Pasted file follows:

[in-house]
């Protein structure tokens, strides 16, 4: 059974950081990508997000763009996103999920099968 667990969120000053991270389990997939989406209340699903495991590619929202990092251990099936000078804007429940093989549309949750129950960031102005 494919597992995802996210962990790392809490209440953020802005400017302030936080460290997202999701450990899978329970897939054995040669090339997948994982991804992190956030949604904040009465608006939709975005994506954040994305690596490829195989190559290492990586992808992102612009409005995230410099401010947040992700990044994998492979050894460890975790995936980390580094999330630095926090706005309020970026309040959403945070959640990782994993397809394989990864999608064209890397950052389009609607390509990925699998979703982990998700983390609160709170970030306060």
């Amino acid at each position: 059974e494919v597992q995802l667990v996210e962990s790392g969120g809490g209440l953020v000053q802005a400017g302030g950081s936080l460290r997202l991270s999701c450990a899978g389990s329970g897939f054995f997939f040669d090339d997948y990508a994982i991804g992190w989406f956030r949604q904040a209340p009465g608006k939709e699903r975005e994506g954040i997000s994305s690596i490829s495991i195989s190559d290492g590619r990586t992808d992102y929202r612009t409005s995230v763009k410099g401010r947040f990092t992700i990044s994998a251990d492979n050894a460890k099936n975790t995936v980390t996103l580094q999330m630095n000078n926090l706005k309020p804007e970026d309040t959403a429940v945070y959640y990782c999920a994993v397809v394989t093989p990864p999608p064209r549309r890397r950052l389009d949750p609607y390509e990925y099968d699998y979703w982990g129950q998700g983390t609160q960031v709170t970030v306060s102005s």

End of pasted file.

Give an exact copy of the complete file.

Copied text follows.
[in-house]
């Protein structure tokens, strides 16, 4: 059974950081990508997000763009996103999920099968 667990969120000053991270389990997939989406209340699903495991590619929202990092251990099936000078804007429940093989549309949750129950960031102005 494919597992995802996210962990790392809490209440953020802005400017302030936080460290997202999701450990899978329970897939054995040669090339997948994982991804992190956030949604904040009465608006939709975005994506954040994305690596490829195989190559290492990586992808992102612009409005995230410099401010947040992700990044994998492979050894460890975790995936980390580094999330630095926090706005309020970026309040959403945070959640990782994993397809394989990864999608064209890397950052389009609607390509990925699998979703982990998700983390609160709170970030306060």
């Amino acid at each position: 059974e494919v597992q995802l667990v996210e962990s790392g969120g809490g209440l953020v000053q802005a400017g302030g950081s936080l460290r997202l991270s999701c450990a899978g389990s329970g897939f054995f997939f040669d090339d997948y990508a994982i991804g992190w989406f956030r949604q904040a209340p009465g608006k939709e699903r975005e994506g954040i997000s994305s690596i490829s495991i195989s190559d290492g590619r990586t992808d992102y929202r612009t409005s995230v763009k410099g401010r947040f990092t992700i990044s994998a251990d492979n050894a460890k099936n975790t995936v980390t996103l580094q999330m630095n000078n926090l706005k309020p804007e970026d309040t959403a429940v945070y959640y990782c999920a994993v397809v394989t093989p990864p999608p064209r549309r890397r950052l389009d949750p609607y390509e990925y099968d699998y979703w982990g129950q998700g983390t609160q960031v709170t970030v306060s102005s």